Foundation Piecing

Mary Ellen Cummings

New ideas and procedures for making quilt items are difficult to explain without diagrams of each step. "Paper piecing" can apply to at least four different methods of quilt making.

"Foundation piecing" can be done on fabric, paper, or pre-printed medium.

Another method of making quilted items is called fusion. A thin two-sided film is ironed to the wrong side of fabric pieces; then the cut out shape is fused (ironed on) to the background fabric. The cut edges are not turned under as in applique, but are sewed down on a machine with zig-zag or embroidery stitches.

A friend and fabric shop owner recently related her experience of using one of the new methods to make a small quilted hanging. It was to be used as a display introducing a new line of designer reproduction fabric. She followed the pattern instructions step-by-step using up precious time reading and re-reading to be sure she didnít miss anything. Her final analysis: "They took the fun out of quilting."

It is too soon to tell how long a fused quilted item will last. More than likely, the raw edges will eventually fray and the "fusion" layer will lose control and float. Remember the designs you fused to your sweat shirts? If that loosening happens, the quilted items may be discarded or packed away "to fix later."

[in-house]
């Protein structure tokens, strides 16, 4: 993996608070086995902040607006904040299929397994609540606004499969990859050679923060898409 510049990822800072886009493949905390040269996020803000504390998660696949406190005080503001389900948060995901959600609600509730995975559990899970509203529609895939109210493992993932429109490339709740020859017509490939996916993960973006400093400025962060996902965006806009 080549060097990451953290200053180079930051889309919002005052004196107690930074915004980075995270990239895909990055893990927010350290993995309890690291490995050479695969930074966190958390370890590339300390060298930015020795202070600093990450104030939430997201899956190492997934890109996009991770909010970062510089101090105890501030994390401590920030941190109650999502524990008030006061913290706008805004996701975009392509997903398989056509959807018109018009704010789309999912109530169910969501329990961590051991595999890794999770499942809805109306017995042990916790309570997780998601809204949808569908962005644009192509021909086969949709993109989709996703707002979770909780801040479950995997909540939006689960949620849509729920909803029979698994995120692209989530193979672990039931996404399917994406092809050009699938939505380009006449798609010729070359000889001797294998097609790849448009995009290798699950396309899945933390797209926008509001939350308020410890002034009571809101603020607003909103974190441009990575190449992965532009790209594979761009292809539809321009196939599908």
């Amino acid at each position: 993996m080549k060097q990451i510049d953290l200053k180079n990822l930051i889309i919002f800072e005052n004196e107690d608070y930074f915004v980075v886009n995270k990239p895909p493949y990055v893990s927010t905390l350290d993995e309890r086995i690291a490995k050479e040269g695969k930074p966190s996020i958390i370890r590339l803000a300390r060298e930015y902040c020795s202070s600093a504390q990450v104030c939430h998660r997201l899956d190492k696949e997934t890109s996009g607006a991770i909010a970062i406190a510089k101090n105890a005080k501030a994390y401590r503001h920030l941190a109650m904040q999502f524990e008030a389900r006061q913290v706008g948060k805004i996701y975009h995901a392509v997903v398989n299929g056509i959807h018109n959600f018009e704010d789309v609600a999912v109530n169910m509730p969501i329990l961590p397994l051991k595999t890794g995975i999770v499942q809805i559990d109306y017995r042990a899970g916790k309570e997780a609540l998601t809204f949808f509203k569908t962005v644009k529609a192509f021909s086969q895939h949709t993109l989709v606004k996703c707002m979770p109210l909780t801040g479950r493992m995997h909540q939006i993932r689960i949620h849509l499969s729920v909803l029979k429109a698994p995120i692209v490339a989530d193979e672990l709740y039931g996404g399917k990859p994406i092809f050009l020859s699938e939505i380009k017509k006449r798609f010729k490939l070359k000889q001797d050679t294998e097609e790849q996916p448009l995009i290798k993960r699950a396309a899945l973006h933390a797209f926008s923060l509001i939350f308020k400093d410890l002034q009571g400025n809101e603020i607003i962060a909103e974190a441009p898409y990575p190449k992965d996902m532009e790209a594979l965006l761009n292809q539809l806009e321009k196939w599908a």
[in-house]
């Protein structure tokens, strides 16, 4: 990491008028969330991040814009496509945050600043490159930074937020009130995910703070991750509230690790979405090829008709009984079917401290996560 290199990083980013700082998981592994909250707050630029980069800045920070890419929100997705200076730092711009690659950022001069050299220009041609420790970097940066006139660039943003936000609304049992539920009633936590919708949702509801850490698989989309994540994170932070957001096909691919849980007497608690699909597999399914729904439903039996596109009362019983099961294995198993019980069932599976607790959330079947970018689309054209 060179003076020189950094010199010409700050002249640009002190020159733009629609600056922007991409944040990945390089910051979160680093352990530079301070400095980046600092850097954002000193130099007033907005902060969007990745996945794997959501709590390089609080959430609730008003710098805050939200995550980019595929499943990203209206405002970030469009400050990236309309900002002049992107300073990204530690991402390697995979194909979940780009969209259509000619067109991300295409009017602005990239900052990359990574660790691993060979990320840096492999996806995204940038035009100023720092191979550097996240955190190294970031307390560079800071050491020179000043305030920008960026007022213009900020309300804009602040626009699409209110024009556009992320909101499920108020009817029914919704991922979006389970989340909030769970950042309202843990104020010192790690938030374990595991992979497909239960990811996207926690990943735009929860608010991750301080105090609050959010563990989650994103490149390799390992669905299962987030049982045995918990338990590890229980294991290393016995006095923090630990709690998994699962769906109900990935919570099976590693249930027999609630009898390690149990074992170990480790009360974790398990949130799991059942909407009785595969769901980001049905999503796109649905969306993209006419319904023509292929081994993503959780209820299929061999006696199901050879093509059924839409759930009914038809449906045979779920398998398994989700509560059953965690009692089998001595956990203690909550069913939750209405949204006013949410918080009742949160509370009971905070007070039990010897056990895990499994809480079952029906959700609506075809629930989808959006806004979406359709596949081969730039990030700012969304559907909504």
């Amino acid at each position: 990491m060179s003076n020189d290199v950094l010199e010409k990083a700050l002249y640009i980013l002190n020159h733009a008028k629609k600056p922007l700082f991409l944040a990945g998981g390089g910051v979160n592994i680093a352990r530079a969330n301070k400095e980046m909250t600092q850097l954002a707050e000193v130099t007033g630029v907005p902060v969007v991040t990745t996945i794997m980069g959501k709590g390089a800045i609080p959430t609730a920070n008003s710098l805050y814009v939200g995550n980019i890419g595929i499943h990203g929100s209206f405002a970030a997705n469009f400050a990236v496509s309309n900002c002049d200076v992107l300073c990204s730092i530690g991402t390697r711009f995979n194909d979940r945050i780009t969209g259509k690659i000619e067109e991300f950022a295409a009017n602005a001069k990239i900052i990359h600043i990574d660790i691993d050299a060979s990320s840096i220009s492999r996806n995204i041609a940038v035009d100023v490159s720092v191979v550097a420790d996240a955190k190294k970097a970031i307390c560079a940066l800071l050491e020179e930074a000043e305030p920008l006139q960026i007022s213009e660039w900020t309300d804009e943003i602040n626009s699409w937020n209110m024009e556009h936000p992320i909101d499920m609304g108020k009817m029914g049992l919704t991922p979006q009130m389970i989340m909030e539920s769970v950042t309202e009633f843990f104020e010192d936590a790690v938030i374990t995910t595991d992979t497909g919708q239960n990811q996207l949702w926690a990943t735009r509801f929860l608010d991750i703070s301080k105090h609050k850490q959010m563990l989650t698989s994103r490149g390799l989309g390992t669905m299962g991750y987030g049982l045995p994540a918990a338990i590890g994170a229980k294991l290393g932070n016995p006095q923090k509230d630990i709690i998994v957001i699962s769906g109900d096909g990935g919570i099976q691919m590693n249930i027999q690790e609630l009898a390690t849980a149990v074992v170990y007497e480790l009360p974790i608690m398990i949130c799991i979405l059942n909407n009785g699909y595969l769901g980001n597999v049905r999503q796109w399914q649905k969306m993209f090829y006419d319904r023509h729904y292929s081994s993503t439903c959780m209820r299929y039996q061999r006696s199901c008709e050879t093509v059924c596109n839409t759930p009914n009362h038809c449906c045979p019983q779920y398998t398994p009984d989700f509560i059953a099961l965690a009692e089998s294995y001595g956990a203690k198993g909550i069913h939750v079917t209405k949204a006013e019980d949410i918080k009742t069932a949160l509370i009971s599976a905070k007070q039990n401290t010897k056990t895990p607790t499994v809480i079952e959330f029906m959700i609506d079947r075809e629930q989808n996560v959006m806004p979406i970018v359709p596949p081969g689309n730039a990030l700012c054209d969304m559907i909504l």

In the world of quilts we tend to think of foundation piecing as a new trend. It is not. The "Crazy Quilt" of Victorian days was foundation pieced and elaborately embroidered. Collectors and quilt historians have found evidence of crazy patched quilts existing before the Victorian era. They were utility covers made from wool, linen, and cotton patches from sewing and used clothing. The varying sizes and shapes of fabric were sewed to old sheets, ticking, and even old tattered quilts.

If you have questions about quilting, let me know and Iíll try to answer in print or tell you where you might find the answer. The public library has a good selection of quilt-related books. If you are interested in new methods of quilt making, most of the quilt magazines carry ideas and instructions. If you are interested in the slower, quieter, people-friendly, and therapeutic quilt methods, refer to a book or an old-fashioned quilter like yours truly.

Read other Quilting articles by Mary Ellen Cummings